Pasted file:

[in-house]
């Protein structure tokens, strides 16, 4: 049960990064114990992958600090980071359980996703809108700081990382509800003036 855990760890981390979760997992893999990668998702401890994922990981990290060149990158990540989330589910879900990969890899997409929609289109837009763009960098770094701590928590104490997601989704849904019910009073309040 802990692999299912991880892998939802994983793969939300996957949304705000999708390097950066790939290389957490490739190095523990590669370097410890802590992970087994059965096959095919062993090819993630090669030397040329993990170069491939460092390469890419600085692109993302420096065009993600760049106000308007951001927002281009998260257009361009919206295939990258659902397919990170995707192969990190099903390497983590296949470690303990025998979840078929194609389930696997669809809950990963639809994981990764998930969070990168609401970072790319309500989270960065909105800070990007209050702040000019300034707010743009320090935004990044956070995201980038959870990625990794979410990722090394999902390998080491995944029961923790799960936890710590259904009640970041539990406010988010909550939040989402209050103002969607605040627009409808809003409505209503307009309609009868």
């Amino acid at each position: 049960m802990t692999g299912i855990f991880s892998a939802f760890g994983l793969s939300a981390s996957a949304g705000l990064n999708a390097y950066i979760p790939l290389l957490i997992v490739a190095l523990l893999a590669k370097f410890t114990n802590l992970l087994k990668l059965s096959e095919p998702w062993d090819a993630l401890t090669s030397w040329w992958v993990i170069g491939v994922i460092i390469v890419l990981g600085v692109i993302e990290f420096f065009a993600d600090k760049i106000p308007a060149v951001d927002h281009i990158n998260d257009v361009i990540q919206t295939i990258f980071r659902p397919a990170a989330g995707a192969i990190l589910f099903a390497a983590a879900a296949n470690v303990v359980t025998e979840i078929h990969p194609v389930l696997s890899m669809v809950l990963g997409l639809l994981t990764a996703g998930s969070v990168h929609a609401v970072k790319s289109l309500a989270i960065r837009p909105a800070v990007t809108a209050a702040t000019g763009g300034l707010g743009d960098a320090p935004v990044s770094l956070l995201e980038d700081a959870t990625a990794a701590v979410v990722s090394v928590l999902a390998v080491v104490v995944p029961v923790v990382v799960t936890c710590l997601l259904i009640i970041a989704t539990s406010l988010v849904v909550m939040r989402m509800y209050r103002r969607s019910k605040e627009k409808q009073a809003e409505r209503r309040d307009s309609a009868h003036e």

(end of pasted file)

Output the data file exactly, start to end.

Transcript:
[in-house]
């Protein structure tokens, strides 16, 4: 049960990064114990992958600090980071359980996703809108700081990382509800003036 855990760890981390979760997992893999990668998702401890994922990981990290060149990158990540989330589910879900990969890899997409929609289109837009763009960098770094701590928590104490997601989704849904019910009073309040 802990692999299912991880892998939802994983793969939300996957949304705000999708390097950066790939290389957490490739190095523990590669370097410890802590992970087994059965096959095919062993090819993630090669030397040329993990170069491939460092390469890419600085692109993302420096065009993600760049106000308007951001927002281009998260257009361009919206295939990258659902397919990170995707192969990190099903390497983590296949470690303990025998979840078929194609389930696997669809809950990963639809994981990764998930969070990168609401970072790319309500989270960065909105800070990007209050702040000019300034707010743009320090935004990044956070995201980038959870990625990794979410990722090394999902390998080491995944029961923790799960936890710590259904009640970041539990406010988010909550939040989402209050103002969607605040627009409808809003409505209503307009309609009868």
């Amino acid at each position: 049960m802990t692999g299912i855990f991880s892998a939802f760890g994983l793969s939300a981390s996957a949304g705000l990064n999708a390097y950066i979760p790939l290389l957490i997992v490739a190095l523990l893999a590669k370097f410890t114990n802590l992970l087994k990668l059965s096959e095919p998702w062993d090819a993630l401890t090669s030397w040329w992958v993990i170069g491939v994922i460092i390469v890419l990981g600085v692109i993302e990290f420096f065009a993600d600090k760049i106000p308007a060149v951001d927002h281009i990158n998260d257009v361009i990540q919206t295939i990258f980071r659902p397919a990170a989330g995707a192969i990190l589910f099903a390497a983590a879900a296949n470690v303990v359980t025998e979840i078929h990969p194609v389930l696997s890899m669809v809950l990963g997409l639809l994981t990764a996703g998930s969070v990168h929609a609401v970072k790319s289109l309500a989270i960065r837009p909105a800070v990007t809108a209050a702040t000019g763009g300034l707010g743009d960098a320090p935004v990044s770094l956070l995201e980038d700081a959870t990625a990794a701590v979410v990722s090394v928590l999902a390998v080491v104490v995944p029961v923790v990382v799960t936890c710590l997601l259904i009640i970041a989704t539990s406010l988010v849904v909550m939040r989402m509800y209050r103002r969607s019910k605040e627009k409808q009073a809003e409505r209503r309040d307009s309609a009868h003036e």